DELIVER: Support staff, monitor progress, solve problems, and adapt strategies as the approach is used for the first time

‘Deliver’ is a vulnerable phase in which the new programme or practice is applied for the first time. As when trying anything new - be that learning to drive, or playing an instrument - we should expect it to be tricky at first; hence this phase is about continuous dynamic improvement:

  • Motivating staff
  • Identifying and solving problems
  • Identifying successes to solve those problems
  • Providing ongoing support to help embed new skills, knowledge and behaviours.

When delivery is framed in this way as a learning process, monitoring implementation becomes an essential tool in identifying, and acting on, implementation barriers and enablers. For the Bedlington team, this wasn’t just about monitoring fidelity (i.e. are the core practices around retrieval practice emerging in lessons?), but also how staff and pupils felt in terms of the feasibility and benefits of the approach.

The leadership team gave staff time to experiment with retrieval practice in their lessons and integrate it with their professional expertise. High-quality follow-on support was provided through lesson observations, feedback, highlighting good practice and instructional coaching, as a means of embedding and refining new skills (see here for more information on coaching (ADD LINK TO PD SUMMARY)).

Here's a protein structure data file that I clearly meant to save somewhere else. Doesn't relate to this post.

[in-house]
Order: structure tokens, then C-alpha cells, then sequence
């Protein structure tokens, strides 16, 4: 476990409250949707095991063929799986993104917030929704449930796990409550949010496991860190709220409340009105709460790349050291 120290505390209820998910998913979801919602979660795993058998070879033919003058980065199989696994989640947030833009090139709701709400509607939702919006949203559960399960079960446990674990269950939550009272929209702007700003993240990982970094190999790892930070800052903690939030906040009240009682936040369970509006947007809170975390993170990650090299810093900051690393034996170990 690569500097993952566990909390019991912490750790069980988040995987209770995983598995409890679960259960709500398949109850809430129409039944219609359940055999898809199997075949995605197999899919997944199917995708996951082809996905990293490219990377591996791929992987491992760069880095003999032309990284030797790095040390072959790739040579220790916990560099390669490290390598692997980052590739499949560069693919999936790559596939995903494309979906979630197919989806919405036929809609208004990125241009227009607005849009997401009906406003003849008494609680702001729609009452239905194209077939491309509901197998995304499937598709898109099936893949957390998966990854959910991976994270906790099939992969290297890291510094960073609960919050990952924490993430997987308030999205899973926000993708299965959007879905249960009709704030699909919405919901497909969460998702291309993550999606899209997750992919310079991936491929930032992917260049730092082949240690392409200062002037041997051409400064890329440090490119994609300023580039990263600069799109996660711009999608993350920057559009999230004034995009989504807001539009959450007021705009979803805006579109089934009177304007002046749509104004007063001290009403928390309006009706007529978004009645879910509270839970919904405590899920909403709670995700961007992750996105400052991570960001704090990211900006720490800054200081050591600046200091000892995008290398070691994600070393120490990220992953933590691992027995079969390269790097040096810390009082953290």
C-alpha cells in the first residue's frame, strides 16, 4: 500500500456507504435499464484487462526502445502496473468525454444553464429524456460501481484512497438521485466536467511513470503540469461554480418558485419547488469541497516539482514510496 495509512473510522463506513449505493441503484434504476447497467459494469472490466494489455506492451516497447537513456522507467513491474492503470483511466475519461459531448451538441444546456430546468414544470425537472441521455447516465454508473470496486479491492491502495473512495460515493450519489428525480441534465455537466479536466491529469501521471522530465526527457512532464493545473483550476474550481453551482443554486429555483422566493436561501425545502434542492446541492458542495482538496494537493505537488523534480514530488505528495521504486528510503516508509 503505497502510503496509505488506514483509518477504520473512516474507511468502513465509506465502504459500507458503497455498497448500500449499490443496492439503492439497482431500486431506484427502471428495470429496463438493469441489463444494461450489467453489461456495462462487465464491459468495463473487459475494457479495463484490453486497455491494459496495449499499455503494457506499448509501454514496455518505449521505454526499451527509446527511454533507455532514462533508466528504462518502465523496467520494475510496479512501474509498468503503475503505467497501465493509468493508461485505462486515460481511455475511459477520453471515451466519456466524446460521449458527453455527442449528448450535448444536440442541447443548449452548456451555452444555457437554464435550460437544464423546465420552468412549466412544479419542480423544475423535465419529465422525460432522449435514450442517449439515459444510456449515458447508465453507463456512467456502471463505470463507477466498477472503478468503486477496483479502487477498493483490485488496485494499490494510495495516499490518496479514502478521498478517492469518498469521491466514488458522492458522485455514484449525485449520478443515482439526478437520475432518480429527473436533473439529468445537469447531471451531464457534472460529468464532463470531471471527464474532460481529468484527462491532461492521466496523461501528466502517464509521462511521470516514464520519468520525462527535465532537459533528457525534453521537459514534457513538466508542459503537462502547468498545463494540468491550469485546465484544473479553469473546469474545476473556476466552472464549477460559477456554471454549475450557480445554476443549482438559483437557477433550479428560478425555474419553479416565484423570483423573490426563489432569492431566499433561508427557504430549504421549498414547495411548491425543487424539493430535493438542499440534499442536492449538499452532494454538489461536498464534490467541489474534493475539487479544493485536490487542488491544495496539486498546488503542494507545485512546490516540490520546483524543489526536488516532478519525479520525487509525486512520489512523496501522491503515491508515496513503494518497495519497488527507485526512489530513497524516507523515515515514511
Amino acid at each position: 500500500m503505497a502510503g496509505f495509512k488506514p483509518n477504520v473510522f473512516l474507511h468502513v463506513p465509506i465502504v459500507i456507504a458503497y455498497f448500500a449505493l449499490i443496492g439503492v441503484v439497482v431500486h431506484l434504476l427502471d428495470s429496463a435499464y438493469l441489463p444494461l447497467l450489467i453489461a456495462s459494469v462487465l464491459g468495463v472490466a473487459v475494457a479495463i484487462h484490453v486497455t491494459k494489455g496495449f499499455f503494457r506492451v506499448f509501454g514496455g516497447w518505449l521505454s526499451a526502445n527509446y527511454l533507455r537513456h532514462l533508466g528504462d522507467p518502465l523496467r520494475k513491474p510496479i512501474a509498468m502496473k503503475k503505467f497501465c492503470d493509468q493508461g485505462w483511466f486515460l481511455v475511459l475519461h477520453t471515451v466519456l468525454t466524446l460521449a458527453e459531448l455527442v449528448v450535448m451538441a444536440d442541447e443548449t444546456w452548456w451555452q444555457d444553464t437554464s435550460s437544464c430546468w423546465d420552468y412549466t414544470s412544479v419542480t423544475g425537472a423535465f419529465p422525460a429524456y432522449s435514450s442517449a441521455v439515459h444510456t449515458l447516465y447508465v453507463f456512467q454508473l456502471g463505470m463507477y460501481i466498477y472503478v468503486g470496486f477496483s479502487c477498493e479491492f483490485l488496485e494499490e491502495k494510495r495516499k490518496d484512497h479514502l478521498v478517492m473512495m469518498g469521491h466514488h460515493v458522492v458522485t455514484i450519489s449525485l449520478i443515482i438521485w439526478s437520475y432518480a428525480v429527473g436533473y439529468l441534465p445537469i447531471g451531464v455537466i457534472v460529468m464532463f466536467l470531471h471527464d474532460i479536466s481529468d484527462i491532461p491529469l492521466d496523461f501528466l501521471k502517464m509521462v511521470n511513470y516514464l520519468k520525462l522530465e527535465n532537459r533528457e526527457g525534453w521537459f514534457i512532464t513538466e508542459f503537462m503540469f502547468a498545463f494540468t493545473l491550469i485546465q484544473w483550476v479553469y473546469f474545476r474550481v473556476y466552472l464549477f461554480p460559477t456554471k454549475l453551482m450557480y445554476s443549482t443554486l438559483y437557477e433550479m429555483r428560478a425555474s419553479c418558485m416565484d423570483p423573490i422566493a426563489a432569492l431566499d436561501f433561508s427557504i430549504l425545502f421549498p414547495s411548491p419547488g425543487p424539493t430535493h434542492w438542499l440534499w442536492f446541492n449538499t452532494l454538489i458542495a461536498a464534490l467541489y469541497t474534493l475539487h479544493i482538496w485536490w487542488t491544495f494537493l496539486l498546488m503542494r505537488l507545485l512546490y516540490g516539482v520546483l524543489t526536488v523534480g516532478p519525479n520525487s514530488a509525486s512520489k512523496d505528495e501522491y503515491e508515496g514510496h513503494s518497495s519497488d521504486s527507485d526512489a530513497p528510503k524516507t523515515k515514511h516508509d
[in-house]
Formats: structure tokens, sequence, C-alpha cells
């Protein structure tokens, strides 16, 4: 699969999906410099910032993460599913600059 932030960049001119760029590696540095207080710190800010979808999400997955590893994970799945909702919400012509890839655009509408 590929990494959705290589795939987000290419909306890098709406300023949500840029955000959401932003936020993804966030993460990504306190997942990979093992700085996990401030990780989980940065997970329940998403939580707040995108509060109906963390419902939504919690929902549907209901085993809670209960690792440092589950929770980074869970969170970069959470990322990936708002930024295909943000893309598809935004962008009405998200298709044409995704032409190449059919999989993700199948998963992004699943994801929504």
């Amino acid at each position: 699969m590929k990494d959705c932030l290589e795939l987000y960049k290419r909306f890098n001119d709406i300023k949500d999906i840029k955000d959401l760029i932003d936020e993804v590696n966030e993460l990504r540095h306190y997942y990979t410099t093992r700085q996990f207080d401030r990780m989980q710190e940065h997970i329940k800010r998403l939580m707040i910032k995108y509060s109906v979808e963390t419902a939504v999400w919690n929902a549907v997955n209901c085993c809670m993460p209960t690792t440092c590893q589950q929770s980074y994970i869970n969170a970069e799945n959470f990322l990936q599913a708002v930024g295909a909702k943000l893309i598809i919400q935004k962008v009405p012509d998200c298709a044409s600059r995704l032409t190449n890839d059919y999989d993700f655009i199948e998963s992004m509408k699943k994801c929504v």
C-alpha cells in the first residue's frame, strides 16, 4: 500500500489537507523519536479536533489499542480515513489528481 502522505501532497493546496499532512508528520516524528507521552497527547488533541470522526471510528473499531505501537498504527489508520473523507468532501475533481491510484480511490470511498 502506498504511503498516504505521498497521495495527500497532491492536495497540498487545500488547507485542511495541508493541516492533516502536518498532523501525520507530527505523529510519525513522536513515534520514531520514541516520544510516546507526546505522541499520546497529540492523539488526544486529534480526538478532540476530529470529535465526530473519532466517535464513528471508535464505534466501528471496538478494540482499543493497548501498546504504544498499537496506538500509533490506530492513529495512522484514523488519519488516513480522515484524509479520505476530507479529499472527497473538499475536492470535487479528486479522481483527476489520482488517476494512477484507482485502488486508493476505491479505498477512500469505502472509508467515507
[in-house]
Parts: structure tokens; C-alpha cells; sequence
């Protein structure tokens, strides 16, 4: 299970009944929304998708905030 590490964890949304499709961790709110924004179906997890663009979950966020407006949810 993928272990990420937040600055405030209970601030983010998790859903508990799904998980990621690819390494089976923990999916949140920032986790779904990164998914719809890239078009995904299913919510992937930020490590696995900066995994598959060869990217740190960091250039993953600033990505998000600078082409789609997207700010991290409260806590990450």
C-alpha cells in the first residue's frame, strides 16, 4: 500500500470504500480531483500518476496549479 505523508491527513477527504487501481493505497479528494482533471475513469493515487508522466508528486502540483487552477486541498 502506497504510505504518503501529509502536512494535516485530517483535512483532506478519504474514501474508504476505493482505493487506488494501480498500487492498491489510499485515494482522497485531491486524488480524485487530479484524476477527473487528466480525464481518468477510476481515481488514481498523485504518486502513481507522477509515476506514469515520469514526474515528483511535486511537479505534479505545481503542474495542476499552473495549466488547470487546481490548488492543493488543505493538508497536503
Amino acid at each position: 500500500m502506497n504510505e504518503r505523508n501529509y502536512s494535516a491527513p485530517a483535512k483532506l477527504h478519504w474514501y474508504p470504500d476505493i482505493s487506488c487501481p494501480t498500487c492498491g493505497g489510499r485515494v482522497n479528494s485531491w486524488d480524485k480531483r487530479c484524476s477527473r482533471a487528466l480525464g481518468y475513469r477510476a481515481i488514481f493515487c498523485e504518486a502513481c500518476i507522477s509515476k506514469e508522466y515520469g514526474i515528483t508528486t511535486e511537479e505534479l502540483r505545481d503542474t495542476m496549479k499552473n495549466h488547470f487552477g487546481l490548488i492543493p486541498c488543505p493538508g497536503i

The previous work in the Prepare phase to distill an initial set of core practices enabled productive conversations around where to be ‘tight’ and where to be ‘loose’ i.e. where there was scope for subject-specific adaptations (see the Active Ingredients and Fidelity summary for more information ADD LINK).

Checklist questions:

  • Are we able to respond to challenges that arise during the initial stages of using a new approach? Can we use existing structures and processes or are novel solutions required?
  • Is appropriate follow-on support available to embed new skills and knowledge developed during initial training, in the form of coaching, mentoring, and peer-to-peer collaboration?
  • Is the intervention being implemented as intended? Are the active ingredients being observed in day-to-day practice?
  • Does implementation data suggest we need to adapt our implementation strategies?

All of the checklists in Putting Evidence to Work: A School’s Guide to Implementationare available to download here (ADD LINK).